Rahab: Redeemed and Restored

Posted on August 19, 2020


By David Ettinger

This fictional story is based on the biblical account in Joshua Chapters 2 & 6.

Rahab had not visited her parents’ home in more than five years, and yet, here she was standing outside of their door. She was about to knock, but quickly pulled her hand back. She was uncertain. Would they slam the door on her? Would they invite her in? Would they throw their arms around her in a magnanimous gesture of forgiveness?

Knowing, however, that this was no time for doubt or conjuring up visions of her past, Rahab took a deep breath, stretched out her arm … and knocked.

The door opened.

It was her mother.

She gasped.

There was a terrible silence.

And finally …

“Rahab …”

Her mother took two slow steps toward her daughter and gingerly placed her arms around her neck. Rahab was grateful. She wanted to embrace her mother as tightly as she could, but knew that would be going too far. Instead, she raised both arms and barely grazed her mother’s back.

It had been so very long since she felt her mother’s touch. The last time had been five years back when she told her parents that their home was too crowded with siblings and that she wanted to branch out on her own. They did not approve of their 19-year-old daughter’s decision, preferring that she accept one of the suitors who had sought to marry her. But she disliked them all and refused to subjugate herself to a man she knew she could never love.

So, after kissing her mother good-bye, Rahab left her parents and made her way to the opposite end of little Jericho. It did not take her long to discover that there wasn’t much for a single woman to do to make a living. Well, there was one. Prostitutes were able to make their own way in life, so, after a few months when both her money and food were gone, Rahab made the best use possible of her youth and good looks and began her new life as a harlot.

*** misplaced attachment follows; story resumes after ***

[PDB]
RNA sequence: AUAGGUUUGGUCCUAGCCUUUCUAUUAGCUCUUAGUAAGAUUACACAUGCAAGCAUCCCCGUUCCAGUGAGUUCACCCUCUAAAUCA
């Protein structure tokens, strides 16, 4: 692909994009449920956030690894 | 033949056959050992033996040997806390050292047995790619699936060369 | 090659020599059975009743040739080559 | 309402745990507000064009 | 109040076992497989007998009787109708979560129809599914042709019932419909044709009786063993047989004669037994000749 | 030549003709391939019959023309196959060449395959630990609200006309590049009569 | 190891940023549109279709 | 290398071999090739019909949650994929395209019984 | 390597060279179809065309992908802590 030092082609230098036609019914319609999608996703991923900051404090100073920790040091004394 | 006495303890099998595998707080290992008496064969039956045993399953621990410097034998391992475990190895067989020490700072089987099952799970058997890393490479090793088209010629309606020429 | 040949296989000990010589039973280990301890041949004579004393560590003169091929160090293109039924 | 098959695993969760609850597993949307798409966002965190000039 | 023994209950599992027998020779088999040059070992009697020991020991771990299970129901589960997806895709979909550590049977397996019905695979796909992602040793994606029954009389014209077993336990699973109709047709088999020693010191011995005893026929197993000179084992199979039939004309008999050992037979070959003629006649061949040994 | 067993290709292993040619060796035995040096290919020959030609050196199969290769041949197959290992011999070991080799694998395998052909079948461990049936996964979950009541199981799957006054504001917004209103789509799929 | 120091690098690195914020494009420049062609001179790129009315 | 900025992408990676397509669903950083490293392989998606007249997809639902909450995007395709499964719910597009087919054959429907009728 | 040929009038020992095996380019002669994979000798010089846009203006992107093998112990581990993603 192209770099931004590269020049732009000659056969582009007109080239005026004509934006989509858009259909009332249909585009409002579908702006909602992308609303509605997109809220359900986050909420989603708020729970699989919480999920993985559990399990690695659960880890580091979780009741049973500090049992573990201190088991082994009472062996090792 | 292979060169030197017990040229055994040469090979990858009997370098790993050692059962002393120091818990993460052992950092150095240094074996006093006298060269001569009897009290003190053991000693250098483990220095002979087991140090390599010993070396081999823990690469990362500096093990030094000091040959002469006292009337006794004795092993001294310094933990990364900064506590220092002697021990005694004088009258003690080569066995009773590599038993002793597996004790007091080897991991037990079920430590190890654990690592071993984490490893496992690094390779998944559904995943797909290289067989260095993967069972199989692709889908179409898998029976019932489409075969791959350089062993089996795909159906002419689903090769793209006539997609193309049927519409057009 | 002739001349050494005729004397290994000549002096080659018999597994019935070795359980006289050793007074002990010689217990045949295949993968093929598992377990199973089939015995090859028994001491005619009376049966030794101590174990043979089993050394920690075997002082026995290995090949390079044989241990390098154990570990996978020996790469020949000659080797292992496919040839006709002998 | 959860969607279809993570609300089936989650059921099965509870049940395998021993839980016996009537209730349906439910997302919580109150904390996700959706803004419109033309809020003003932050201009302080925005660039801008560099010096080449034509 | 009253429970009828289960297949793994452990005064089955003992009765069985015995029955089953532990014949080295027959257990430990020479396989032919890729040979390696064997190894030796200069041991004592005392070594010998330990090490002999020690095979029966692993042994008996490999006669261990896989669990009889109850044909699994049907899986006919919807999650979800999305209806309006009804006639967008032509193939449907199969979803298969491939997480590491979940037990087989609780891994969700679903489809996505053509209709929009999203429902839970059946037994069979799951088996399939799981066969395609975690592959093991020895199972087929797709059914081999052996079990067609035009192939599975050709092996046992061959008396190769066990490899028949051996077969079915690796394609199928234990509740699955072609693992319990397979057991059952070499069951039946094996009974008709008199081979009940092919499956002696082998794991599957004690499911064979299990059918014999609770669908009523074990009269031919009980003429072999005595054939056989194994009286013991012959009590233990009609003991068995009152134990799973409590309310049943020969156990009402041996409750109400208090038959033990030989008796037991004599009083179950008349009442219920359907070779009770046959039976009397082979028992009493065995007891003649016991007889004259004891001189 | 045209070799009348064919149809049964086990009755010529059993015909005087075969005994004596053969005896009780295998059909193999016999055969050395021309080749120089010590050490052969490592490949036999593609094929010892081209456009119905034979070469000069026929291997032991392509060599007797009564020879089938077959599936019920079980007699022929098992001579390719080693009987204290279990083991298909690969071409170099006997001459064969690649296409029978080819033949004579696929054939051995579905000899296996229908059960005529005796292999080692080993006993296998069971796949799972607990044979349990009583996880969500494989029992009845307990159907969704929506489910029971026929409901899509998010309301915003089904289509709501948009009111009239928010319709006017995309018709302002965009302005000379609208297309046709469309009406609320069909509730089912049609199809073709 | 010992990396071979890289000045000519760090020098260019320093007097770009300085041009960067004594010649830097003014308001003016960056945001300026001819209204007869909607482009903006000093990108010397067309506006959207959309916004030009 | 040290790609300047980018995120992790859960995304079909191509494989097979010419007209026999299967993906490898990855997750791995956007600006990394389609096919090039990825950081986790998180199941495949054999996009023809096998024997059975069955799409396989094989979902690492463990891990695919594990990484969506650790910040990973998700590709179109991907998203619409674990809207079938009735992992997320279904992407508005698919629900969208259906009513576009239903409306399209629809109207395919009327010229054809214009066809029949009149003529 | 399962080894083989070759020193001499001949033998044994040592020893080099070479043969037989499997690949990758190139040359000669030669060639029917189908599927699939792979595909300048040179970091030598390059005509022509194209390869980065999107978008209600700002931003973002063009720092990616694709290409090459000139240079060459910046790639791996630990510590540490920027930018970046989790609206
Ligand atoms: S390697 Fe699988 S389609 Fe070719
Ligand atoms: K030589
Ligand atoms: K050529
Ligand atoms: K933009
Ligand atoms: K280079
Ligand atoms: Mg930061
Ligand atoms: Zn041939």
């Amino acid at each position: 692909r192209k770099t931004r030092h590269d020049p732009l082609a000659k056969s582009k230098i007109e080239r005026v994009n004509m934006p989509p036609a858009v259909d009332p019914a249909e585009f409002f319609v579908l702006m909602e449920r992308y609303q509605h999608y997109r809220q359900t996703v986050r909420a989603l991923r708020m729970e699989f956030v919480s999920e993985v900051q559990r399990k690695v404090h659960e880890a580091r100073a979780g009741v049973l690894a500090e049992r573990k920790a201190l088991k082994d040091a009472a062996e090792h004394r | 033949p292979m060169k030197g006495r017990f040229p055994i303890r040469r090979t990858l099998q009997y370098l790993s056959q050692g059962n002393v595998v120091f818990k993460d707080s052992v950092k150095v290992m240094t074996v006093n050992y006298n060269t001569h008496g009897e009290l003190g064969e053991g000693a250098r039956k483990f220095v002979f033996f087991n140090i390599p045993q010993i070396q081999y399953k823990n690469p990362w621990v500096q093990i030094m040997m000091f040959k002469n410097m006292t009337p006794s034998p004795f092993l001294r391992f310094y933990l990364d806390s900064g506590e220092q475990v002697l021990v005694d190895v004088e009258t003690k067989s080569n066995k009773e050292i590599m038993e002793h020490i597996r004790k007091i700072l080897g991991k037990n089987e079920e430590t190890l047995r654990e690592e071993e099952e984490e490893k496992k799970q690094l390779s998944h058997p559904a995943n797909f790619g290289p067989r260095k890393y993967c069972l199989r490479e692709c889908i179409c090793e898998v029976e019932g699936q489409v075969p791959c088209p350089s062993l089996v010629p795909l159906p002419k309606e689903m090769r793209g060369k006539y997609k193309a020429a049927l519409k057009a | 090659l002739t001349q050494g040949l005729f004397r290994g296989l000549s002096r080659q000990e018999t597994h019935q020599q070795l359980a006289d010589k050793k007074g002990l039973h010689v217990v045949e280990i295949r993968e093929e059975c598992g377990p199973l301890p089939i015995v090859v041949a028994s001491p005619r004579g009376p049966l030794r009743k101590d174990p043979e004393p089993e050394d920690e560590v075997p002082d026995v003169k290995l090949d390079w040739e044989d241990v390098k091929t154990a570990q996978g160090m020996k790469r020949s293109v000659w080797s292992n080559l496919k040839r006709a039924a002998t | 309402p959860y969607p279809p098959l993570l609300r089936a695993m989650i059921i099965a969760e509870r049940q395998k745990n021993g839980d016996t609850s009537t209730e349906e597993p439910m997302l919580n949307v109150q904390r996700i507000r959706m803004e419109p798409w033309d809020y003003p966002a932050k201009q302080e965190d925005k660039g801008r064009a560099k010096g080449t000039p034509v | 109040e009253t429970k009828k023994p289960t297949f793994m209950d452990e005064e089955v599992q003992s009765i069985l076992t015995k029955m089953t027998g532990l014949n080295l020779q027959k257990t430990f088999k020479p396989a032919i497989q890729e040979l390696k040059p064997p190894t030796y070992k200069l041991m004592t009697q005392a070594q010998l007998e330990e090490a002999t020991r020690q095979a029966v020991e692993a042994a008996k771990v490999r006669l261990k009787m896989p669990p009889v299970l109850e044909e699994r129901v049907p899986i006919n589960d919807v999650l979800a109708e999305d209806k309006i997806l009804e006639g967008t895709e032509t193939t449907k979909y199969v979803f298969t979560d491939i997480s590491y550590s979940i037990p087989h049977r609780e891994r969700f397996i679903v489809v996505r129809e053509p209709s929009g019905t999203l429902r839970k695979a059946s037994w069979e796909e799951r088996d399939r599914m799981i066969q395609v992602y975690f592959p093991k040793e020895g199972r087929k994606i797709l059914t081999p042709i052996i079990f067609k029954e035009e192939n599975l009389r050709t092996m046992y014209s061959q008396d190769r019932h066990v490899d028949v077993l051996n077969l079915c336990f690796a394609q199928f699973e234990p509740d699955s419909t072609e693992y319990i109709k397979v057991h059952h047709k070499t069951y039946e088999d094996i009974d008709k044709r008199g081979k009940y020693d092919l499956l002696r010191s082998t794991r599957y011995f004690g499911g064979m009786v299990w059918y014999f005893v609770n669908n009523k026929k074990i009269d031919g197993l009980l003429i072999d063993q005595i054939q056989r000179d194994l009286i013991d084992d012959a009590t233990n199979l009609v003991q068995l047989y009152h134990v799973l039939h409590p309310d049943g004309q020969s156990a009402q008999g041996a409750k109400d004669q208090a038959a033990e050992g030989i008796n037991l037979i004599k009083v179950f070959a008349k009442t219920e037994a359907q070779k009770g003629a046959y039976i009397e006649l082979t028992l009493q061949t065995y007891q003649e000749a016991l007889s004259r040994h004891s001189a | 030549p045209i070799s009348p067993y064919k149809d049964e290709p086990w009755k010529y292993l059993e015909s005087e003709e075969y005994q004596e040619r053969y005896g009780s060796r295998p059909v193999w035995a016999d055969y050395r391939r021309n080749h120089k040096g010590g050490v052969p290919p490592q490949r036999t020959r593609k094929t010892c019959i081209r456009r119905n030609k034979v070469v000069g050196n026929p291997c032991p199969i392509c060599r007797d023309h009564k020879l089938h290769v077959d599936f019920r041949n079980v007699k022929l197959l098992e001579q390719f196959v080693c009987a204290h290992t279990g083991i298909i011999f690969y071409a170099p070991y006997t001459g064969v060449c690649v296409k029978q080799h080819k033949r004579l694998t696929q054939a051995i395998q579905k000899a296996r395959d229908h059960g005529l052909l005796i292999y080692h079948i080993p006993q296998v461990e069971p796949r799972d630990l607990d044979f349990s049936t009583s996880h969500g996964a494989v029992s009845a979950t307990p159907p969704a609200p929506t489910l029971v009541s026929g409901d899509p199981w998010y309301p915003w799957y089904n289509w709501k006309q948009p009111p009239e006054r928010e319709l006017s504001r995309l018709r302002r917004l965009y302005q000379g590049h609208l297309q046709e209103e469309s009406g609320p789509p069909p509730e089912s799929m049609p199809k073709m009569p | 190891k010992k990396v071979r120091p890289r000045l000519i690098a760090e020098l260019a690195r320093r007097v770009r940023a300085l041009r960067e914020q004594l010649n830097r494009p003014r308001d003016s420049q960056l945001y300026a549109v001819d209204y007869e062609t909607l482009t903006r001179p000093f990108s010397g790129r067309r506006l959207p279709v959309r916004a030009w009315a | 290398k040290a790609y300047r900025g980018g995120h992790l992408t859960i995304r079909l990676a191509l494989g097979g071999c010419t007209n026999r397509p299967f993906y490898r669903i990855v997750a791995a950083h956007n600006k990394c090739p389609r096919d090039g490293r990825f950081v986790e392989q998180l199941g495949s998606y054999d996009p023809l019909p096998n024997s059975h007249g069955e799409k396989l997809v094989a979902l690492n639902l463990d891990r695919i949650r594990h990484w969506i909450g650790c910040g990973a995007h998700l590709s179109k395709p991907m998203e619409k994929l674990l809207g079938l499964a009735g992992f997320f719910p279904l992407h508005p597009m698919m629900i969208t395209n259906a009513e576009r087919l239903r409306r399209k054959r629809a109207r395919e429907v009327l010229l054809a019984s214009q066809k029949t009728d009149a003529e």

It proved prosperous.

And it cost Rahab her family.

Upon discovering Rahab’s life “choice,” her parents dispatched their oldest son to bring her back home. She refused. They disowned her.

Now, five years later, she had returned.

“Are you and father well?” she asked.

Rahab’s mother began to cry softly.

“We are … my daughter.”

“May I come in?”

Rahab’s mother nodded and the two sat. No one else was home.

“Mother,” Rahab struggled, her words prepared, but her nerves making them difficult to utter. “I come to you on an urgent matter.”

“What has happened, Rahab?”

“Yesterday, two Hebrew spies came to me – they were on a mission from their God.”

Her mother shuddered. Like everyone else in Jericho, she feared the Israelites who were amassed 7 miles east of the city beyond the Jordan River. They all knew about these strange people whose God had parted the Red Sea for them and had later given them victory over two powerful kings. The people of Jericho knew they were Israel’s next target and that they could not stand against them.